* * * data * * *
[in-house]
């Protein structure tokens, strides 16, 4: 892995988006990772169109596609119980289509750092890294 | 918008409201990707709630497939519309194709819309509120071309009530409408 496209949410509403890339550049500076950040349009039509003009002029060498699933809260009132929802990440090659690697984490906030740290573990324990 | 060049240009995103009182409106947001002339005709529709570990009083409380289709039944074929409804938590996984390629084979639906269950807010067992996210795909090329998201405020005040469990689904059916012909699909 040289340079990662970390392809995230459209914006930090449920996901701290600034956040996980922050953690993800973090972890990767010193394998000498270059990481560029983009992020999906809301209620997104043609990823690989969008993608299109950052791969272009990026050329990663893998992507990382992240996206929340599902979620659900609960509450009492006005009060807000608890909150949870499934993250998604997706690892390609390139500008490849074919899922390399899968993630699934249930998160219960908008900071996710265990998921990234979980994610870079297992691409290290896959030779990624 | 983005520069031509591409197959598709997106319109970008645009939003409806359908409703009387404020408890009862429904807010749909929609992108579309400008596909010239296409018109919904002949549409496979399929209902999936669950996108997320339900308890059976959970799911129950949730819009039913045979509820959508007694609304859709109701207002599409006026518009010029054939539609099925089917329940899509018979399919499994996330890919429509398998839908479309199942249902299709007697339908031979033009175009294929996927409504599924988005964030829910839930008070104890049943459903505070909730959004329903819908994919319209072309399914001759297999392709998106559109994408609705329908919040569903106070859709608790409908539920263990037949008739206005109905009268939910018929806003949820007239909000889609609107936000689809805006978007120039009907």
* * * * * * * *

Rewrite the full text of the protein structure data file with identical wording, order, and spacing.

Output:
[in-house]
């Protein structure tokens, strides 16, 4: 892995988006990772169109596609119980289509750092890294 | 918008409201990707709630497939519309194709819309509120071309009530409408 496209949410509403890339550049500076950040349009039509003009002029060498699933809260009132929802990440090659690697984490906030740290573990324990 | 060049240009995103009182409106947001002339005709529709570990009083409380289709039944074929409804938590996984390629084979639906269950807010067992996210795909090329998201405020005040469990689904059916012909699909 040289340079990662970390392809995230459209914006930090449920996901701290600034956040996980922050953690993800973090972890990767010193394998000498270059990481560029983009992020999906809301209620997104043609990823690989969008993608299109950052791969272009990026050329990663893998992507990382992240996206929340599902979620659900609960509450009492006005009060807000608890909150949870499934993250998604997706690892390609390139500008490849074919899922390399899968993630699934249930998160219960908008900071996710265990998921990234979980994610870079297992691409290290896959030779990624 | 983005520069031509591409197959598709997106319109970008645009939003409806359908409703009387404020408890009862429904807010749909929609992108579309400008596909010239296409018109919904002949549409496979399929209902999936669950996108997320339900308890059976959970799911129950949730819009039913045979509820959508007694609304859709109701207002599409006026518009010029054939539609099925089917329940899509018979399919499994996330890919429509398998839908479309199942249902299709007697339908031979033009175009294929996927409504599924988005964030829910839930008070104890049943459903505070909730959004329903819908994919319209072309399914001759297999392709998106559109994408609705329908919040569903106070859709608790409908539920263990037949008739206005109905009268939910018929806003949820007239909000889609609107936000689809805006978007120039009907």